OEMs and GPL Compliance

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At XDA, we like open source. In fact, you could say we love it. We have a GPL policy to ensure users understand the best ways to follow the GPL, and ensure others can make use of their work to improve all our devices.

Unfortunately though, OEMs often lag behind the efforts of the hobbyist third-party developers. While some OEMs are very commendable with their source releases (namely Sony, on numerous occasions, going above and beyond what is GPL licensed, releasing AOSP device trees), a lot of other OEMs take a lot longer to release sources. But they eventually do, and we should applaud them for that.

Unfortunately though, lately there have been a number of users getting in touch with us to try and raise awareness about some OEMs that do not follow the GPL license, and release devices with Linux kernels but refuse to release the source code. Among the companies we’ve been contacted about, Micromax and Rockchip are two that spring to mind.

One of our forum members contacted Micromax to request GPL source code for their kernel and was met with the following response:

Thank you for your Email, we would like to inform you that we can not provide any kernel source code from our end.

Unfortunately, this Micromax staff worker confirmed that they would not provide GPL-mandated kernel source code, and thus admitted to breaking the GPL. I have no doubt that some people reading this article will have code contributed to the main Linux kernel, and would be in a position to enforce their copyright against Micromax.

With regards to Rockchip, the makers of the popular low-cost RK29xx and RK30xx chipsets often seen in “TV stick” style devices, there are also GPL compliance issues, Specifically, some of the source files have been removed, and left with only the compiled “object files” in place. This permits a kernel to be built from source, but does not satisfy the full requirements of the GPL (as these object files are built directly into the main kernel). This prevents users from modifying a number of important drivers.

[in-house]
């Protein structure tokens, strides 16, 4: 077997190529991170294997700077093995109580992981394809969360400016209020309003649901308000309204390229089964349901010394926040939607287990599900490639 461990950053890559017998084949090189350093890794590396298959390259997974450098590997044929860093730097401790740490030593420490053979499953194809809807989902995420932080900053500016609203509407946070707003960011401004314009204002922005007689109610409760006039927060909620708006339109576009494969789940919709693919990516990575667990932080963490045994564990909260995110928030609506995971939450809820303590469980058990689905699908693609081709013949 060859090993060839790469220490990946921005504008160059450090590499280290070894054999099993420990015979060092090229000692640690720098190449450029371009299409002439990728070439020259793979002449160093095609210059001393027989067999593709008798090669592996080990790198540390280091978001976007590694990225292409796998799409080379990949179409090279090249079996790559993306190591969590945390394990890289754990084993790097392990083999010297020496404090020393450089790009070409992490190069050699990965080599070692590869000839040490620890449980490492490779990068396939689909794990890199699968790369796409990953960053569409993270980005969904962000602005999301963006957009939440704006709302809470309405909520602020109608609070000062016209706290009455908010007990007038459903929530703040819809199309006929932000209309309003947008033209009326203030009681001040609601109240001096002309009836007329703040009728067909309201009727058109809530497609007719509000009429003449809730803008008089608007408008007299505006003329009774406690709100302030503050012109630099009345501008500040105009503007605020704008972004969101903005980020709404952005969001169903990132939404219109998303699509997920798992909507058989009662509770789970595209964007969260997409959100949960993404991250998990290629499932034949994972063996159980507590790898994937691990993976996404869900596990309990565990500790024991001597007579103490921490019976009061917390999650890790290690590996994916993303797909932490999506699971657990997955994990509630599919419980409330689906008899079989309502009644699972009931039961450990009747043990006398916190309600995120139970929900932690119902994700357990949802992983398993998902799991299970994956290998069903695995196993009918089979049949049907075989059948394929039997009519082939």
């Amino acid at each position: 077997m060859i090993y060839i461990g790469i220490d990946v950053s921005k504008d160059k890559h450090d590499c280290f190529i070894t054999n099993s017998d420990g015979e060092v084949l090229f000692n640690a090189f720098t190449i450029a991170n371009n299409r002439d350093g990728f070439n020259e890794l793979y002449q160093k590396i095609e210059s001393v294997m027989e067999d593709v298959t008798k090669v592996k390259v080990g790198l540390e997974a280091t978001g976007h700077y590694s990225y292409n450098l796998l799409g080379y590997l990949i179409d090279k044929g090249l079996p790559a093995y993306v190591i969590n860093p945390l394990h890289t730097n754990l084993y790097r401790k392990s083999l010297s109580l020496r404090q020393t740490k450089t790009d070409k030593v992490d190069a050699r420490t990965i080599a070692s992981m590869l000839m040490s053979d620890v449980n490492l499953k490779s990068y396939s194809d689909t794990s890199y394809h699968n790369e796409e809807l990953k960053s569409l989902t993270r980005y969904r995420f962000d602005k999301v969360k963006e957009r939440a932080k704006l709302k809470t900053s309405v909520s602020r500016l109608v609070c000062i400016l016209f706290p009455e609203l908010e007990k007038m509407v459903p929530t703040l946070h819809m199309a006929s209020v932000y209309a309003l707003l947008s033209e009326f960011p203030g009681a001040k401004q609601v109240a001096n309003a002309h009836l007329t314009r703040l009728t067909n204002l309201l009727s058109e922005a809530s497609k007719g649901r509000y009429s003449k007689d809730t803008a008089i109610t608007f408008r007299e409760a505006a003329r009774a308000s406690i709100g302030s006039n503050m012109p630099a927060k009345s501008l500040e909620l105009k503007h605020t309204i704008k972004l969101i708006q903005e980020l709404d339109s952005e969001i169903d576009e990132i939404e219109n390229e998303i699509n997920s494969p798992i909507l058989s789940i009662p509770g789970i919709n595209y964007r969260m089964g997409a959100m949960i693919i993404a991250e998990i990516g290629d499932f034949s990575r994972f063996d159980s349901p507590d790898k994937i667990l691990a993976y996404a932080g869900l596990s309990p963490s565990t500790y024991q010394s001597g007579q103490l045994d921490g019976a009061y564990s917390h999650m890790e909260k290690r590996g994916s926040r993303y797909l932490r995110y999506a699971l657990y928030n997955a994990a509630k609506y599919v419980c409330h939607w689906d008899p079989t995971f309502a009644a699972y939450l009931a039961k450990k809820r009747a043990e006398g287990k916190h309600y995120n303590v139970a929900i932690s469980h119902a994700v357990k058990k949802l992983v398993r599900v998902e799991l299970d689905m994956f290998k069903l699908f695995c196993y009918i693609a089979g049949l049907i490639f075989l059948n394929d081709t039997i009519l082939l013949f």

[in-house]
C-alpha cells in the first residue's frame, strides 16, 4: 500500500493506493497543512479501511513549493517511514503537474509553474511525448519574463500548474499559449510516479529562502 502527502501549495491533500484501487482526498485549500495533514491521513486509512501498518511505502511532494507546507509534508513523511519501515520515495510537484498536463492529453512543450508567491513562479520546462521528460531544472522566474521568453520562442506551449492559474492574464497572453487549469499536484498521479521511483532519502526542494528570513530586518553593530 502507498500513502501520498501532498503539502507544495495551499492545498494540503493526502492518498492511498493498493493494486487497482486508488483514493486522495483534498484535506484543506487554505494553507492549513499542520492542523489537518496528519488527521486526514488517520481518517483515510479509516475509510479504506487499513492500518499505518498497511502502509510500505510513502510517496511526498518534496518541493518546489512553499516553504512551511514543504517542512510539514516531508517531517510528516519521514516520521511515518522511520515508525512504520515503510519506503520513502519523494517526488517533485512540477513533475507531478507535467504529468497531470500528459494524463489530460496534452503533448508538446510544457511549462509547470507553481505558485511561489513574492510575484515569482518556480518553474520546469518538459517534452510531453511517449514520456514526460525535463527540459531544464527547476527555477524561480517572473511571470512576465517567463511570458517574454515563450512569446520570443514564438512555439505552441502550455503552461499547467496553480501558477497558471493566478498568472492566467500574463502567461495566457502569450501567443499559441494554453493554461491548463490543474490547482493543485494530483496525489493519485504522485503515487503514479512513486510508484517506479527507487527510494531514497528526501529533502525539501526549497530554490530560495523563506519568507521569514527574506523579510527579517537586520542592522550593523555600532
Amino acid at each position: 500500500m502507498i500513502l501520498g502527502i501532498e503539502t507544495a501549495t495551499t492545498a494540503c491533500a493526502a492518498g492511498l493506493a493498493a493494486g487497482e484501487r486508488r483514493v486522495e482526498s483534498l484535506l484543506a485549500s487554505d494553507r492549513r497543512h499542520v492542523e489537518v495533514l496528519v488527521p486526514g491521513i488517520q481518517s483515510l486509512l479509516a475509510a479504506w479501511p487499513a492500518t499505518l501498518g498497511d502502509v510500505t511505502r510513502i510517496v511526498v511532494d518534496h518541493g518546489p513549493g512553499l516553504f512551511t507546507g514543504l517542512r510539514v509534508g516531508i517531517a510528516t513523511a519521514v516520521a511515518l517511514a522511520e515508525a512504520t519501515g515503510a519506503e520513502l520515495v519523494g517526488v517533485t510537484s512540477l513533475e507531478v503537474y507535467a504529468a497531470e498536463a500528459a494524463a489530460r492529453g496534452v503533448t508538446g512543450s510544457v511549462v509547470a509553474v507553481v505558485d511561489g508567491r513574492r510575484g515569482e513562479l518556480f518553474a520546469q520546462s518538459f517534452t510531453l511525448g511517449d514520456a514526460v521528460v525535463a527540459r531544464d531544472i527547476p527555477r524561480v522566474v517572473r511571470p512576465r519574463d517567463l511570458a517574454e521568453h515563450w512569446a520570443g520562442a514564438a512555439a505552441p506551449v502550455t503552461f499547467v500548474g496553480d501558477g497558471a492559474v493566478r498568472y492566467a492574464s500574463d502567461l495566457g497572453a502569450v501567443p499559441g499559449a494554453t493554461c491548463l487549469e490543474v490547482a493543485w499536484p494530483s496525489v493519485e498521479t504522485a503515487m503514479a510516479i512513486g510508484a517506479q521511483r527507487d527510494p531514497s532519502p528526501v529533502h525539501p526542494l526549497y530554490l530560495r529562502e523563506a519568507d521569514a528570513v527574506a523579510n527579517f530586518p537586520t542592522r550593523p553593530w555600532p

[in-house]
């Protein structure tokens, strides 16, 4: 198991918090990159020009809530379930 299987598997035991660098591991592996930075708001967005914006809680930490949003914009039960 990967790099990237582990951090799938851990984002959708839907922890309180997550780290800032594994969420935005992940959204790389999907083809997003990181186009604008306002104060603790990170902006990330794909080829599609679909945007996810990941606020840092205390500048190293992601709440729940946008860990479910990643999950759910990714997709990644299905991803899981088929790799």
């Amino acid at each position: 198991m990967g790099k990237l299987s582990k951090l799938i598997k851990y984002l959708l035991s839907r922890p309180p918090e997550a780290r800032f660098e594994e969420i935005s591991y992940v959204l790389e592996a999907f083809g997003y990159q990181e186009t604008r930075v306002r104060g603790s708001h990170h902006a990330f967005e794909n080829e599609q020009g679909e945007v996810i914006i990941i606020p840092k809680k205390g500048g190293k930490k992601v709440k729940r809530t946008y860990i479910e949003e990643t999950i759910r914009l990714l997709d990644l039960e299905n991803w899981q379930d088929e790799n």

We’d love to reach out to Rockchip and Micromax, to help them to become GPL compliant. In addition to maintaining legality, the benefits of following the GPL also include the ability to merge code from the community back into their source trees, thus saving them time and money with fixes. Unfortunately, neither has returned our emails. And while we would still welcome them to get in touch (they can do so at pulser _(at)_ xda-developers.com), it appears likely neither is interested in taking action.

The question is now whether the community can create the necessary pressure to ensure that the law is upheld by abiding by the GPL. We contacted Micromax prior to the publication of this article, and received no response to our request for comment.


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